Transparency in the food supply chain is no longer just a matter of ensuring efficiency and productivity. It’s a regulated, market-driven necessity that’s at the forefront of many consumers’ minds. Those who haven’t fully embraced the transparency movement have likely found consumers not only making their concerns widely-shared on social media, but editing their shopping list based on those concerns.
There’s already signs of progress throughout the supply chain as more manufacturers explore technology to help enable improved safety practices. In fact, confidence in the safety of the U.S. food supply has remained consistently high since 2008, according to the International Food Information Council.
David Carter, CEO of FoodChain ID, notes that “now, more than ever, consumers want to know what’s in the food they eat.” He explains that: “Consumers are not demanding that all food be non-GMO, and we don’t take the position that this is always necessary. But what consumers are clearly demanding, more than ever, is that food be thoroughly inspected and receive the proper certifications, and that this be done by qualified professionals who ensure accurate labeling to help consumers make fully informed purchase decisions.”
Below are three of the trends driving the rise of food transparency, according to FoodChain ID:
1. The globalization of the food supply.
Our food and the ingredients in it are now sourced globally. One product can have ingredients from numerous locations. Globalization has further complicated the food supply chain and, as a result, recalls are increasing. Food production, warehousing, transportation, and supply chain technology have evolved to minimize many of these complications. But it has taken the supply chain time to identify its vulnerabilities and to get up to speed on the tools being introduced.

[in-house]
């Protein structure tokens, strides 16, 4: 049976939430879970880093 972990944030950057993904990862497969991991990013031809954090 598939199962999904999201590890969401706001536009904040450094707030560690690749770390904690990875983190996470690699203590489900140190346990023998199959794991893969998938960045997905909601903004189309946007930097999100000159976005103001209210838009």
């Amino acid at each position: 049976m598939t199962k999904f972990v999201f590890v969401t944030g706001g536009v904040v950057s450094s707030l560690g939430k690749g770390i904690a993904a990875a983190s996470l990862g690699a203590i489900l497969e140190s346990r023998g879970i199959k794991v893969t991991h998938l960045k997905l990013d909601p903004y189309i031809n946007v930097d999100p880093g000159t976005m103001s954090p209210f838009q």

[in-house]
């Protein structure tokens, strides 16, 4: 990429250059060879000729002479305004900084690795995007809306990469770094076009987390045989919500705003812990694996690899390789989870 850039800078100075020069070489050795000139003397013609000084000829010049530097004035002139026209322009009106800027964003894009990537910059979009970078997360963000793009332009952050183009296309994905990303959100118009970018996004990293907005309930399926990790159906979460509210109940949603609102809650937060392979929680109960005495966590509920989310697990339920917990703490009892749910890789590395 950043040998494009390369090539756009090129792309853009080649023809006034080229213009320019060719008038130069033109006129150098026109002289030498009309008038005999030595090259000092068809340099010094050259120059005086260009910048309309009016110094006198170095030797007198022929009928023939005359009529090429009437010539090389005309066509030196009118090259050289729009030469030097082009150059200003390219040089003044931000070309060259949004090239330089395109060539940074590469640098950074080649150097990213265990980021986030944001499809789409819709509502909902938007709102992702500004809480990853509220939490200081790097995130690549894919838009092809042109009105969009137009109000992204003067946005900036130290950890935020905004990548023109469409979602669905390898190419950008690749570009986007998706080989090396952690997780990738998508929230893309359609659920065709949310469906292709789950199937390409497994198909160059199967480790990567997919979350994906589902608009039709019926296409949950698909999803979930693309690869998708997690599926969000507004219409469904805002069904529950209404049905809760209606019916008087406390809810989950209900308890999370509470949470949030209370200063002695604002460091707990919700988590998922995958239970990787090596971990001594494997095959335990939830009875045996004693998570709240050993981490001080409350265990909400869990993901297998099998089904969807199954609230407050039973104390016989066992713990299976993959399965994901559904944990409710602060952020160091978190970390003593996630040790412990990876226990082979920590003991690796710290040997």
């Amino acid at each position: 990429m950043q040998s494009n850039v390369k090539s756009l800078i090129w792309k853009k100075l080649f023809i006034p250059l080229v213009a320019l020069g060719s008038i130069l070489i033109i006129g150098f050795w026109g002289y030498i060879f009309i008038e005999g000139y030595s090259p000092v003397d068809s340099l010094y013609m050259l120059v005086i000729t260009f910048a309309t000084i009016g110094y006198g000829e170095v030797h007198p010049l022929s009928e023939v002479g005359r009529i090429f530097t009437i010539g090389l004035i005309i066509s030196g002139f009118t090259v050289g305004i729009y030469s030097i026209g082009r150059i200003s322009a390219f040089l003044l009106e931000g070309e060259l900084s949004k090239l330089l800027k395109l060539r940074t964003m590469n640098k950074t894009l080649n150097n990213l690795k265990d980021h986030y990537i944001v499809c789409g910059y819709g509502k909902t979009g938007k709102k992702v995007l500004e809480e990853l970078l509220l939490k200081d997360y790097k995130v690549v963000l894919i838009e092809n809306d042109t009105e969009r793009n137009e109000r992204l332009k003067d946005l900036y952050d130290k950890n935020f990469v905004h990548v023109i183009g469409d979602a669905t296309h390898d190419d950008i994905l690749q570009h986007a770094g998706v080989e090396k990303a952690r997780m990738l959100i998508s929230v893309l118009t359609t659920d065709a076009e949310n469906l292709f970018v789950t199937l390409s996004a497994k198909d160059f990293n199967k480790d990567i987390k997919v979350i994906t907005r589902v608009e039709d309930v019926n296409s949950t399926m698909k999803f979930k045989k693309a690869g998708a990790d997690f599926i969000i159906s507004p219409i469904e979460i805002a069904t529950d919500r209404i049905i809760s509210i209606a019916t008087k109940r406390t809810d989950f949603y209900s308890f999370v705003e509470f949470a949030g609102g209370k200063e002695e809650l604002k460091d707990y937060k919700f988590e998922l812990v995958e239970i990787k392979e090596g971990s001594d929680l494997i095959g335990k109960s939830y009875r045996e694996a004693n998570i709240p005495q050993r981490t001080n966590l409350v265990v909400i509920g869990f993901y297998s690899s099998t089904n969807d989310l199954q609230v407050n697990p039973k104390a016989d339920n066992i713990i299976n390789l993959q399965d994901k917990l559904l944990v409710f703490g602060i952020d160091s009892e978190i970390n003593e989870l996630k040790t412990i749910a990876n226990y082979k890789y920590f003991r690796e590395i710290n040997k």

2. The Food Safety and Modernization Act.
On January 4, 2011, President Obama signed into law the Food Safety Modernization Act (FSMA)—the most sweeping reform of our nation’s food safety laws in more than 70 years. The bill aimed to ensure the U.S. food supply is safe by shifting the focus from responding to contamination to preventing it. While there’s not necessarily more recalls due to unsafe food, manufacturers are more frequently catching potential issues due to increased regulation.
3. Major shifts in consumer attitudes about their food.
Consumers want to know exactly what is in their food, which reflects the trend toward “clean labeling” by manufacturers. According to a study by the Center for Food Integrity, consumers not only want companies to be transparent about their business practices; they want transparent food product labeling and ingredients. While many consumers haven’t fully decided how they feel about genetically modified organisms (GMOs), many want the right to know if their food includes GMO ingredients.